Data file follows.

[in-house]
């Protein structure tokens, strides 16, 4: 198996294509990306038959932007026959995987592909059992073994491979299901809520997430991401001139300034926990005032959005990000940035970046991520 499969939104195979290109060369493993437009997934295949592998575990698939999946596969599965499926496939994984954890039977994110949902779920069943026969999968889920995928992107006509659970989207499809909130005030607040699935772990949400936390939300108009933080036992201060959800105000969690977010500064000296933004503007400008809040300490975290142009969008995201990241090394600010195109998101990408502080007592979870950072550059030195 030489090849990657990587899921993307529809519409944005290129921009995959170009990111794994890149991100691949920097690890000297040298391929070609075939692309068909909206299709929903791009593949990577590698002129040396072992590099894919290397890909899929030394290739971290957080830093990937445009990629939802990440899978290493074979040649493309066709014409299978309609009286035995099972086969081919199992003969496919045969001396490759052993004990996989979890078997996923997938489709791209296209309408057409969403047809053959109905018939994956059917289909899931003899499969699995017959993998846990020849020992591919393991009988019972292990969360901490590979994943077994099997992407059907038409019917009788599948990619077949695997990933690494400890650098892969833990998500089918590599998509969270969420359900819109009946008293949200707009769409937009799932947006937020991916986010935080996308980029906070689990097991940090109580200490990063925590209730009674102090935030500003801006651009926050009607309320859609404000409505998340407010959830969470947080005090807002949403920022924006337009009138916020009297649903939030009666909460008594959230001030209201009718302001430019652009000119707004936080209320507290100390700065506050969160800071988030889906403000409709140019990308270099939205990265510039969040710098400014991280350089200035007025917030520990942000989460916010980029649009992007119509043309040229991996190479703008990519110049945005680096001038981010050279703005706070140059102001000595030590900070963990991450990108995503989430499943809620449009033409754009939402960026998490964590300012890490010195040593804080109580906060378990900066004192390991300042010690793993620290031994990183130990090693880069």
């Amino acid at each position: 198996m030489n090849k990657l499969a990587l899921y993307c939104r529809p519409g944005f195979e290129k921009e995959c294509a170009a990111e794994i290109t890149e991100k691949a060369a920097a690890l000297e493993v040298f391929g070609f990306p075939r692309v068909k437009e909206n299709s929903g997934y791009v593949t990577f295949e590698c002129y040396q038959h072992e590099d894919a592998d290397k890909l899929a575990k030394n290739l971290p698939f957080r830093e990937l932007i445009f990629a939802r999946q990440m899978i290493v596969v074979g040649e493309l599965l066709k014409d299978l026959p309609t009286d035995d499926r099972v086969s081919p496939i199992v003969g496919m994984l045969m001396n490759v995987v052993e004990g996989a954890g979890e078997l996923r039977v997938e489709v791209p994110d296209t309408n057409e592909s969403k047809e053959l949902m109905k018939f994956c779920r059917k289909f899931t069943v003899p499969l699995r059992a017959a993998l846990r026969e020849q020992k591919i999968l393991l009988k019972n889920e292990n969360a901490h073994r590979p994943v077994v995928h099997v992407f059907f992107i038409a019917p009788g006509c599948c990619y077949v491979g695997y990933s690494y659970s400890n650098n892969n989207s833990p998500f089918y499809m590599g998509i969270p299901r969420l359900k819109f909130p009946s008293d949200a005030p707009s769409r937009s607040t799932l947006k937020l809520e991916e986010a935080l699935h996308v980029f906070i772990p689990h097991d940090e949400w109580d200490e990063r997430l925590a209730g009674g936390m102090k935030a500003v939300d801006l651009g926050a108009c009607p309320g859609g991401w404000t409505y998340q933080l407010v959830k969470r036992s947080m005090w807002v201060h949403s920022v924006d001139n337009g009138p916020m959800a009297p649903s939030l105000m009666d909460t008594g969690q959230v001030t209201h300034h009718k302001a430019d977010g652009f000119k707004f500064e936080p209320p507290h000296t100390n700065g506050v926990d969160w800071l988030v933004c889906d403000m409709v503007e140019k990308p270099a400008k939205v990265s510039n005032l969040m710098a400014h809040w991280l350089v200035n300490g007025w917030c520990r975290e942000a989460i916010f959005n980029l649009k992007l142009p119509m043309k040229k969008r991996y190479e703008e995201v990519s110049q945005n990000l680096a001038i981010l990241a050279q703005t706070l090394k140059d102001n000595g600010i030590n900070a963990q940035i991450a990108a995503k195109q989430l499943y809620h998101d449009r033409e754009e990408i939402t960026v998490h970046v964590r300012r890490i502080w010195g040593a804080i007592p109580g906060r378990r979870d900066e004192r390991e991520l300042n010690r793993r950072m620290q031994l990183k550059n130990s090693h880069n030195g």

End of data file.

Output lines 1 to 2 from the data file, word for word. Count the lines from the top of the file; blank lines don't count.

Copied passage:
[in-house]
């Protein structure tokens, strides 16, 4: 198996294509990306038959932007026959995987592909059992073994491979299901809520997430991401001139300034926990005032959005990000940035970046991520 499969939104195979290109060369493993437009997934295949592998575990698939999946596969599965499926496939994984954890039977994110949902779920069943026969999968889920995928992107006509659970989207499809909130005030607040699935772990949400936390939300108009933080036992201060959800105000969690977010500064000296933004503007400008809040300490975290142009969008995201990241090394600010195109998101990408502080007592979870950072550059030195 030489090849990657990587899921993307529809519409944005290129921009995959170009990111794994890149991100691949920097690890000297040298391929070609075939692309068909909206299709929903791009593949990577590698002129040396072992590099894919290397890909899929030394290739971290957080830093990937445009990629939802990440899978290493074979040649493309066709014409299978309609009286035995099972086969081919199992003969496919045969001396490759052993004990996989979890078997996923997938489709791209296209309408057409969403047809053959109905018939994956059917289909899931003899499969699995017959993998846990020849020992591919393991009988019972292990969360901490590979994943077994099997992407059907038409019917009788599948990619077949695997990933690494400890650098892969833990998500089918590599998509969270969420359900819109009946008293949200707009769409937009799932947006937020991916986010935080996308980029906070689990097991940090109580200490990063925590209730009674102090935030500003801006651009926050009607309320859609404000409505998340407010959830969470947080005090807002949403920022924006337009009138916020009297649903939030009666909460008594959230001030209201009718302001430019652009000119707004936080209320507290100390700065506050969160800071988030889906403000409709140019990308270099939205990265510039969040710098400014991280350089200035007025917030520990942000989460916010980029649009992007119509043309040229991996190479703008990519110049945005680096001038981010050279703005706070140059102001000595030590900070963990991450990108995503989430499943809620449009033409754009939402960026998490964590300012890490010195040593804080109580906060378990900066004192390991300042010690793993620290031994990183130990090693880069």